Thefts and robberies of mobile devices have become increasingly common and violent. How can you deter or mitigate them?
Pickpockets and thieves used to be the main risk to your smartphone or tablet. But violent robbers are also targeting mobile users.
A Wall Street Journal reporter, Rolfe Winkler, recently wrote what happened after he chased some thieves who had stolen his date’s iPad:
But he had a crew backing him up that I never saw. Instead of winning back the iPad, I found myself lying on the platform bleeding, my jaw split in half.
As Winkler wrote, his story was far from unique:
Hwang Yang, a chef at the Modern in New York, was walking home from the subway in the Bronx in April when thieves shot him dead for his iPhone. They were caught after posting it on Craigslist. Outside Denver in 2010, Bill Jordan was leaving an Apple store, toting his new iPad in a bag. When a thief ripped the bag away, the strings tore off part of Mr. Jordan’s pinkie.
Here’s another sad story from Chicago in March 2011:
At rush hour on Monday, a man snatched an iPhone from a woman who was using it at Fullerton station platform in the Lincoln Park neighborhood. As he ran off, the man knocked over Sally Katona-King, 68, on her way home from her church receptionist’s job. Katona-King died yesterday after tumbling down the station stairs. Hospital officials believe that she suffered a cerebral hemorrhage.
And still another one from England in February 2011:
A man was stabbed to death with a screwdriver after remonstrating with two street robbers who had stolen his iPhone, a court has been told.
This made-for-headlines trend is being called ‘apple picking‘, as robbers appear to be favoring iPhones and iPads for their brand recognition and higher street value. Though I’m sure plenty of Android devices are being stolen, especially newer wares like the Google Nexus tablet and the Samsung Galaxy S III superphone.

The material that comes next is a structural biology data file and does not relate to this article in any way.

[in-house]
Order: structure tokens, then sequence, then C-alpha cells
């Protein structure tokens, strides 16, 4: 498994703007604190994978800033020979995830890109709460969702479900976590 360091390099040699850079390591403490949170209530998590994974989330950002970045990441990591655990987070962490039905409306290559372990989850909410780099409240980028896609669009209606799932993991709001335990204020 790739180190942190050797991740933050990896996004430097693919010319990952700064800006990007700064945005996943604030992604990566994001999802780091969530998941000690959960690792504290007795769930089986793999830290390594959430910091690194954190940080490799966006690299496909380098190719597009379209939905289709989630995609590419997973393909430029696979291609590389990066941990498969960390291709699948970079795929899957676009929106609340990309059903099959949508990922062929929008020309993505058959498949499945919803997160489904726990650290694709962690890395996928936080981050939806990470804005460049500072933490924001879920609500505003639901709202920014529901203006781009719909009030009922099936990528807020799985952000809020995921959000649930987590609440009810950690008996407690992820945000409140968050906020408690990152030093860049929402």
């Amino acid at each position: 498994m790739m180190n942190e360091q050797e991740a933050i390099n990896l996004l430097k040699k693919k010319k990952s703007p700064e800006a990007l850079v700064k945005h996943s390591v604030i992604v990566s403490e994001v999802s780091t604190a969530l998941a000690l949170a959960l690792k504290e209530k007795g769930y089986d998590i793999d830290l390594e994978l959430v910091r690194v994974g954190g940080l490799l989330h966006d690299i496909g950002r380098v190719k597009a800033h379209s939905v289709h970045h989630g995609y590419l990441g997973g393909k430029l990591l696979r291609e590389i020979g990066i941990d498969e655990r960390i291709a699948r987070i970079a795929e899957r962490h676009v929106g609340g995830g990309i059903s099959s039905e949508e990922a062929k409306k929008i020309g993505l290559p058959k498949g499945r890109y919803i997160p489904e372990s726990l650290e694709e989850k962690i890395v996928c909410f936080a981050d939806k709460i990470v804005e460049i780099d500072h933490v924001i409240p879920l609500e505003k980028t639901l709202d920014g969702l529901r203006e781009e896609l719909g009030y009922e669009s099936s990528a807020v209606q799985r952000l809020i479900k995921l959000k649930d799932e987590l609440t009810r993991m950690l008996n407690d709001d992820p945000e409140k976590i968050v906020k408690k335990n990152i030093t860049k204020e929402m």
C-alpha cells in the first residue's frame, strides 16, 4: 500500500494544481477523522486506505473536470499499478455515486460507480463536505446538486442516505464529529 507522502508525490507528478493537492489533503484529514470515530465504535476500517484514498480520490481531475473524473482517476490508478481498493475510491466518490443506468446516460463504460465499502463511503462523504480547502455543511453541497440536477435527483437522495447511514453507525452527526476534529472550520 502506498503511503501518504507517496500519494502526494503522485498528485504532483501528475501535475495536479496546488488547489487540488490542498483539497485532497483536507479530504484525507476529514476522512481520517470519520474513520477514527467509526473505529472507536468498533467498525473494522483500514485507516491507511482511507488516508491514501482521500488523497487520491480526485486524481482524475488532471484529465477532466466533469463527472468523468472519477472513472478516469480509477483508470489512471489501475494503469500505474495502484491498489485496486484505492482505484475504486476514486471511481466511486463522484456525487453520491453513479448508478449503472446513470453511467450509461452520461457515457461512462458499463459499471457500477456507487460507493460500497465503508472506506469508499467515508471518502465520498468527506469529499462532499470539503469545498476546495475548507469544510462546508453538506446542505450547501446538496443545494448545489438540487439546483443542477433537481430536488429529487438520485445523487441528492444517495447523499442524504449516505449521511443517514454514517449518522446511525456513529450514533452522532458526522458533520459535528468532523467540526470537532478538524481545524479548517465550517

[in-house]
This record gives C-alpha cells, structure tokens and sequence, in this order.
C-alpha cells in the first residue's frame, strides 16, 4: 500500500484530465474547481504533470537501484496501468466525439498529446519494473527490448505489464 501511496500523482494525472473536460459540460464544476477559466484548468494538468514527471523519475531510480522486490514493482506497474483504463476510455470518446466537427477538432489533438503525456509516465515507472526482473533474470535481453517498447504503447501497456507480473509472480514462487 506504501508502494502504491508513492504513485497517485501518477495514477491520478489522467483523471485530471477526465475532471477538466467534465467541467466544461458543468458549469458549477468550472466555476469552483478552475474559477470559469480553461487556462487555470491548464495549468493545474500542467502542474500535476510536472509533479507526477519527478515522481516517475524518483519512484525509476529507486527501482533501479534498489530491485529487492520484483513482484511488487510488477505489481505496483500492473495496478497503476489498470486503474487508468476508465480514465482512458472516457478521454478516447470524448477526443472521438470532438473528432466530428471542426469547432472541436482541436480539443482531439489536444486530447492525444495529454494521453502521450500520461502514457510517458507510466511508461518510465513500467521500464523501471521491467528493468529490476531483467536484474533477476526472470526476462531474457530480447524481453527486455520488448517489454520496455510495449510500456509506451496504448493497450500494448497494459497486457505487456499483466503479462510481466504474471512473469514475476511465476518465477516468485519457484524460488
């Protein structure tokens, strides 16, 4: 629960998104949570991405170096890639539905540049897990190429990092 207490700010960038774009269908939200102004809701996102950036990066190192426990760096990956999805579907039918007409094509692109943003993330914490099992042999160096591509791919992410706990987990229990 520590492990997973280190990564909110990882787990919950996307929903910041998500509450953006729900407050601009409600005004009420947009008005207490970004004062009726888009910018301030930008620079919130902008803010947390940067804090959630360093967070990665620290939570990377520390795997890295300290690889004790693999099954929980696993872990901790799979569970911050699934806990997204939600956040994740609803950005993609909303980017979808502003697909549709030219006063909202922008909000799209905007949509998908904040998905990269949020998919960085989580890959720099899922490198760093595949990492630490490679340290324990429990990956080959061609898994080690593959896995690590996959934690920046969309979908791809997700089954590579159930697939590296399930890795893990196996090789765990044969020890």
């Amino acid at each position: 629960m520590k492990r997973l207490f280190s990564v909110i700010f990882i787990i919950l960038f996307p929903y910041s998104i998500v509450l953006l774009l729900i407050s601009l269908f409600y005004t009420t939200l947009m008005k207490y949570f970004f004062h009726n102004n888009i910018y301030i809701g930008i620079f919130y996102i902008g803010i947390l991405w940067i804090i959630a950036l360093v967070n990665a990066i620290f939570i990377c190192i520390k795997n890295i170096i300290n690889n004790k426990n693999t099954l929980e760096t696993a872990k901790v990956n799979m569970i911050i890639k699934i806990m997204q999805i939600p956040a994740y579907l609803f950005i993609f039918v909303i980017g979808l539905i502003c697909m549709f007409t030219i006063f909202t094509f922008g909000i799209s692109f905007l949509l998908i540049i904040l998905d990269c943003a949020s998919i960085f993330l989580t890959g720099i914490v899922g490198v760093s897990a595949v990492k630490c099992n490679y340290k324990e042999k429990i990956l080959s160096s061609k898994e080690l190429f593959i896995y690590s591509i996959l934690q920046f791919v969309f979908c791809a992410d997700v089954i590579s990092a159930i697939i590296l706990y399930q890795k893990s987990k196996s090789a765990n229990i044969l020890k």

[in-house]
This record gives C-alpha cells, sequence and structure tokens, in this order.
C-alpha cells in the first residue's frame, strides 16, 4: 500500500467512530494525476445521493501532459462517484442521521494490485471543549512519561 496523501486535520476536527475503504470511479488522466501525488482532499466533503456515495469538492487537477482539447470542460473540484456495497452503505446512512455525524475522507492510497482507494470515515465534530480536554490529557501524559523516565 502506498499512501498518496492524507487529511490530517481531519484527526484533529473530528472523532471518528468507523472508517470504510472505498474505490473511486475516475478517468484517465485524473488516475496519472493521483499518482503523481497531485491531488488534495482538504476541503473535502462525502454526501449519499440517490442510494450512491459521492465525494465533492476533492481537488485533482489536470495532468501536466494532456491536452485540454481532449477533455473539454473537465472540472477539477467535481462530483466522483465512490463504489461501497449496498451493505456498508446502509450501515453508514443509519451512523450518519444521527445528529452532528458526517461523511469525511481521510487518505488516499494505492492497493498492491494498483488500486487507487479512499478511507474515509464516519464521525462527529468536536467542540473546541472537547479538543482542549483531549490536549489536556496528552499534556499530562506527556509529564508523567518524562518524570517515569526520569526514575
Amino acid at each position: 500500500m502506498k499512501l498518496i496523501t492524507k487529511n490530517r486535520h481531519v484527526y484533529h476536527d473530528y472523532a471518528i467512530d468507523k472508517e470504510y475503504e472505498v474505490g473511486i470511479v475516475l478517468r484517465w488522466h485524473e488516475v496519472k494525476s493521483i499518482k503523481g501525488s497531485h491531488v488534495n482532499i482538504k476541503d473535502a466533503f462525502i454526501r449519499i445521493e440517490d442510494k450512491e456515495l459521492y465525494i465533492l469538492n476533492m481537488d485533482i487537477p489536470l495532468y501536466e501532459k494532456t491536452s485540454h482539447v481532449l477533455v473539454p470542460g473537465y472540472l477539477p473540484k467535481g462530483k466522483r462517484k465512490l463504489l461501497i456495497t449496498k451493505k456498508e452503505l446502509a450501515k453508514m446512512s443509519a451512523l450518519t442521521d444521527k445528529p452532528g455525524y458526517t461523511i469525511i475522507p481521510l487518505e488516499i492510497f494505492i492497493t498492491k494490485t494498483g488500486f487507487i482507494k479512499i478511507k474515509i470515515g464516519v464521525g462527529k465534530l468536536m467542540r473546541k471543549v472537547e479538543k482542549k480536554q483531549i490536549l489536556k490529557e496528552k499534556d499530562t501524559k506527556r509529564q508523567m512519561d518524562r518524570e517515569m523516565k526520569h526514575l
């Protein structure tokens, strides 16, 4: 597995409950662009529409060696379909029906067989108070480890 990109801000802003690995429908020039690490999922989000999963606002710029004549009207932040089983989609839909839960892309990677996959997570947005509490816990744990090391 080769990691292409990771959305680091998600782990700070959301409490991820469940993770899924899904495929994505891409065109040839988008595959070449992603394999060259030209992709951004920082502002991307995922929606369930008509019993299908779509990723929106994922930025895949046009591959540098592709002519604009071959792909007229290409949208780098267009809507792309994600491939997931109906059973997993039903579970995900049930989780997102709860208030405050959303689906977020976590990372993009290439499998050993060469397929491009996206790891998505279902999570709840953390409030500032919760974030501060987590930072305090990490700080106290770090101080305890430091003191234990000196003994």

In New York City, there were 26,000 electronics thefts in the first 10 months of 2011, of which 81% involved mobile phones, according to the WSJ. In Washington D.C., cellphone-related robberies grew 54% between 2007 to 2011.
While I’ve misplaced cellphones, I’ve never had one stolen or robbed from me. And I’ve only had a single brush with violent crime, as I detail below.
Still, I’ve done some research and given some thought on what you can do prevent being a victim – and mitigate the effects if it does happen.
1. Be Aware.
The beauty of mobile devices is their ability to whisk you away mentally from your immediate environs through music, video, the Web. Problem is, that also happens to make you a perfect target for a thief or robber.
I remember walking at night around the University of Minnesota campus 20 years ago with my girlfriend. We were in deep conversation about something. Suddenly, a passing bicyclist tried to grab her purse off her shoulder. We were lucky that his grip was poor – or my girlfriend was stronger than her 5’2″ frame would suggest – because he rode away prize-less.
I wouldn’t suggest testing your luck. So when you’re on the subway or walking around at night in a quiet area, turn your music down a notch. Look up from your screen. Even better, put your device in your bag or inside coat pocket. Being aware – and showing others that you are aware – could make the difference.
2. Be Unflashy.
One piece of travel advice I’ve taken to heart is to not buy fancy, matching designer luggage. That sort of luggage is much more likely to be stolen.
You also want to be inconspicuous with your mobile devices. Those white ear buds Apple included with your iPhone? Total mugger bait. Put them away in favor of some generic $8 ear buds from Target or, my personal favorite, some black foam headphones that you harvested from your 90s-era Sony Discman. They probably still work great.
To round out the experience, play your Nirvana channel on Pandora.